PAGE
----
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Analytic 14 - Looking back - seven years of El.pub (Part 1)

Page 1 of 6

Contents
Introduction
Context
Digital content R&D
The impact of new technology
The place of hardware
R&D focus and projects
Comment

Introduction

The El.pub web site was launched in March 1996, just over seven years ago. As the site may soon disappear, now is a good time to look back at the news items that we have carried and how the R&D focus has changed over the period. The site was part of a project funded under the Information Engineering sector of the European Union Fourth Framework Programme (FP4), and continued through FP5. We await the outcome of the evaluations of the first call of FP6 to see whether we shall continue.

As a great deal has happened in the world of ‘new media’ R&D in the last seven years, this review will be in two parts. The first a general overview of developments and the second a more detailed look at particular areas. The article will not look at e-commerce, which has not been the main focus of the El.pub information service. It will look at the different aspects of information and entertainment services that have made up digital content creation and publishing.

Looking back at the archive the first thing one sees is the much greater amount of news we carry now than when we started. At that time we carried only 4-5 items per week whereas now we carry 25-30. The improved efficiency is partly due to increased staffing but also reflects the much greater amount of information on the web now and the ease of accessing information both through news services and through search engines.

The surprising thing is that most of the links are still valid. It seems that very little is ever discarded on the web. Old research papers and conference sign-up pages are still there with the same URLs. James Clark’s DSSSL page (http://www.jclark.com/dsssl/) is still available, although the link to Joe English's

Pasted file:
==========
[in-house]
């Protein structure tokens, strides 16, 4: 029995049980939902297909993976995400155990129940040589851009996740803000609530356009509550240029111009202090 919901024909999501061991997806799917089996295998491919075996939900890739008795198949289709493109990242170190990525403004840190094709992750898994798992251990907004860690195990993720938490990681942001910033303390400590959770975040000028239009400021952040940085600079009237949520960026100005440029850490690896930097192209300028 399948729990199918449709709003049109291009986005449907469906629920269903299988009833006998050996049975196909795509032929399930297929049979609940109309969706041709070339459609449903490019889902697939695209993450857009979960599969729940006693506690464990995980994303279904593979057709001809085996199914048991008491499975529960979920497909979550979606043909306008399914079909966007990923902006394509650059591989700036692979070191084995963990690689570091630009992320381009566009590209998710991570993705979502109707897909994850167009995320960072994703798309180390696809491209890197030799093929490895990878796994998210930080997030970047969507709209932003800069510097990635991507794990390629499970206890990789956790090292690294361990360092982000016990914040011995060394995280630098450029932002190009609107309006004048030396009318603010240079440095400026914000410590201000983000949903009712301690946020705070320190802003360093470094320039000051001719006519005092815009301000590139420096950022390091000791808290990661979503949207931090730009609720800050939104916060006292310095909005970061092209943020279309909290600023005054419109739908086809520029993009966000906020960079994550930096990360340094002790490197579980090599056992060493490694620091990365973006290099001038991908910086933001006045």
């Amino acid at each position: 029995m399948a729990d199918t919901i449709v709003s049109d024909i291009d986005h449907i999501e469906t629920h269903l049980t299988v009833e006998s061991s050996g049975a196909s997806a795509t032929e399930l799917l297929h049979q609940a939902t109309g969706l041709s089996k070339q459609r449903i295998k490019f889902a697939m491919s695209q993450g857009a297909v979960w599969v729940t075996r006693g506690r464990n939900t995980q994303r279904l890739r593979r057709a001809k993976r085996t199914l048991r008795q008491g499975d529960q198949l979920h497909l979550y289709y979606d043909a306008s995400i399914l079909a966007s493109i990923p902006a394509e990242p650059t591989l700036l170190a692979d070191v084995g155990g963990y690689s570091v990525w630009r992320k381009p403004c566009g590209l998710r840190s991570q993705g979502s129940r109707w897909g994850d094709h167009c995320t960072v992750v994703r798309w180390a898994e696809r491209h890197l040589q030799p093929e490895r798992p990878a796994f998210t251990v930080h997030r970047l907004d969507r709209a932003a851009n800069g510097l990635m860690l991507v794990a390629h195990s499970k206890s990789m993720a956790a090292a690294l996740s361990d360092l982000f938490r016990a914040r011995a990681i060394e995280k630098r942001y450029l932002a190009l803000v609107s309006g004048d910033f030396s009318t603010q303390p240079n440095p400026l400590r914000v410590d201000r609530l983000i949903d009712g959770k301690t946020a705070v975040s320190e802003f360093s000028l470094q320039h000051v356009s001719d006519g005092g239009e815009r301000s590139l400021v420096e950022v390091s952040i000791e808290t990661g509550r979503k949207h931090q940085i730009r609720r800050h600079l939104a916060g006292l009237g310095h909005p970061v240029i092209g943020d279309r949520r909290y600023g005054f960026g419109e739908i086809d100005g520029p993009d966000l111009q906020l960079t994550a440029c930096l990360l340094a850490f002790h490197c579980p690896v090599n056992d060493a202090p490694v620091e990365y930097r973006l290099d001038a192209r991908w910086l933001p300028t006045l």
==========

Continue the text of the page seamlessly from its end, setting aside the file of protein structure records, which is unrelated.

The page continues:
“DSSSL song” is no longer valid. Many of the headlines are similar to those of today: “Electrical power lines offer communications potential” is a headline (Oct. 10th 1997) that continues to reappear regularly without ever being turned into reality, as is “Moore's Law may come to an end” (Oct. 2nd 1997).

Some items have metamorphosed - “Audio Streaming Format (ASF) - final specification released” was an item with a link to Microsoft. That link now leads to The Advanced Systems Format (ASF) page that says that ASF is an extensible file format designed to store synchronised multimedia data, so perhaps the specification was not so “final” as originally thought.

Vendors have suffered a similar fate - some have disappeared, some have been taken over by other companies and some are still there in the market. For example digital cash was a hot topic in 1997, but the BlueMoney site is now one of those curious web pages that remain online but are overgrown by adverts, CyberCash has been taken over by VeriSign, Mondex returns a 404 error on the Mastercard site, while Digicash and Millicent simply timeout / are dead. Of 15 companies listed under intelligent agents in October 1997 only Verity and Hotbot are still in existence, the 1997 link to IBM’s intelligent agent page now says, “You have attempted to open a file that does not exist on our server”.

SGML companies have done rather better with only 5 of 18 having disappeared although there have been mergers and acquisitions amongst the others and most have now moved on, to focus on XML.

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Last up-dated: 10 July 2017

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